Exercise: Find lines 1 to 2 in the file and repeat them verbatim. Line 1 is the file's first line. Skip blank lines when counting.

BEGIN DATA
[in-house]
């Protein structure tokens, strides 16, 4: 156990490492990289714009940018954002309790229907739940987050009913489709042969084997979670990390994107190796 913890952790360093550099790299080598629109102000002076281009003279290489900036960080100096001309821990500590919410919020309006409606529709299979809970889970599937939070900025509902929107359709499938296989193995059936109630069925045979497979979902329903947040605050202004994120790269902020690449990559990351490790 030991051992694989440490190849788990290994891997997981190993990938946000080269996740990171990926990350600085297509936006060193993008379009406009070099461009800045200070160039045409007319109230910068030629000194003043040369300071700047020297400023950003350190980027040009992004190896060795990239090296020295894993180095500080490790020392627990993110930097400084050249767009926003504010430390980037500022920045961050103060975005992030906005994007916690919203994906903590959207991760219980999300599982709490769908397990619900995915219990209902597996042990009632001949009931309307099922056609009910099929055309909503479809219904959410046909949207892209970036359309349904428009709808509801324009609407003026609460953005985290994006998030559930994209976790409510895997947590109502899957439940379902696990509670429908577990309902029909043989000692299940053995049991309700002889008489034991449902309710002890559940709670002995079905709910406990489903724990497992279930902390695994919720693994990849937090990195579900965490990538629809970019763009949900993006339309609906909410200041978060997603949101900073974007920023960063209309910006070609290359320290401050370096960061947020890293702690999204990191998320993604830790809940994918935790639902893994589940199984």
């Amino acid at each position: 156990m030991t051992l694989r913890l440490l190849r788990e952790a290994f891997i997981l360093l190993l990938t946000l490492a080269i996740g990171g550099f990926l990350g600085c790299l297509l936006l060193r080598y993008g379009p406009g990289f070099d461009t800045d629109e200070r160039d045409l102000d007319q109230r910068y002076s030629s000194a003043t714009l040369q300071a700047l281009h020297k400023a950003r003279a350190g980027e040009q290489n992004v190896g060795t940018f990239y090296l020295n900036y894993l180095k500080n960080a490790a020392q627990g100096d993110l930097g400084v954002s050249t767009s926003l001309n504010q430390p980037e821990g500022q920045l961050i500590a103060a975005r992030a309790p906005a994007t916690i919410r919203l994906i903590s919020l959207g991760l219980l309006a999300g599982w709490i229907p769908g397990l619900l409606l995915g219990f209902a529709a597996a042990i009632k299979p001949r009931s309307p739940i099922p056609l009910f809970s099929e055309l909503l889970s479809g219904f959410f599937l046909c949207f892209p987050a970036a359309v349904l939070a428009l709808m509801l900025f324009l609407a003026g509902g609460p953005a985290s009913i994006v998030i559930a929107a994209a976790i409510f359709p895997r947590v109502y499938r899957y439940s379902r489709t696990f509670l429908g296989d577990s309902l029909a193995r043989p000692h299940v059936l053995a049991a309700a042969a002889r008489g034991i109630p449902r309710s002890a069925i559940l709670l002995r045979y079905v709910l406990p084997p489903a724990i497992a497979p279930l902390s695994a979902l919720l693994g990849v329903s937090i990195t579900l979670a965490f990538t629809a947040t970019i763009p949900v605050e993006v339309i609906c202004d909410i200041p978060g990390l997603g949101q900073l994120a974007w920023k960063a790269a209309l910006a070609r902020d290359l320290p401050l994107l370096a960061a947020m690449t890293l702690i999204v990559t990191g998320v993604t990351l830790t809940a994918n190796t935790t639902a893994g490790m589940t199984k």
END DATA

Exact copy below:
[in-house]
């Protein structure tokens, strides 16, 4: 156990490492990289714009940018954002309790229907739940987050009913489709042969084997979670990390994107190796 913890952790360093550099790299080598629109102000002076281009003279290489900036960080100096001309821990500590919410919020309006409606529709299979809970889970599937939070900025509902929107359709499938296989193995059936109630069925045979497979979902329903947040605050202004994120790269902020690449990559990351490790 030991051992694989440490190849788990290994891997997981190993990938946000080269996740990171990926990350600085297509936006060193993008379009406009070099461009800045200070160039045409007319109230910068030629000194003043040369300071700047020297400023950003350190980027040009992004190896060795990239090296020295894993180095500080490790020392627990993110930097400084050249767009926003504010430390980037500022920045961050103060975005992030906005994007916690919203994906903590959207991760219980999300599982709490769908397990619900995915219990209902597996042990009632001949009931309307099922056609009910099929055309909503479809219904959410046909949207892209970036359309349904428009709808509801324009609407003026609460953005985290994006998030559930994209976790409510895997947590109502899957439940379902696990509670429908577990309902029909043989000692299940053995049991309700002889008489034991449902309710002890559940709670002995079905709910406990489903724990497992279930902390695994919720693994990849937090990195579900965490990538629809970019763009949900993006339309609906909410200041978060997603949101900073974007920023960063209309910006070609290359320290401050370096960061947020890293702690999204990191998320993604830790809940994918935790639902893994589940199984």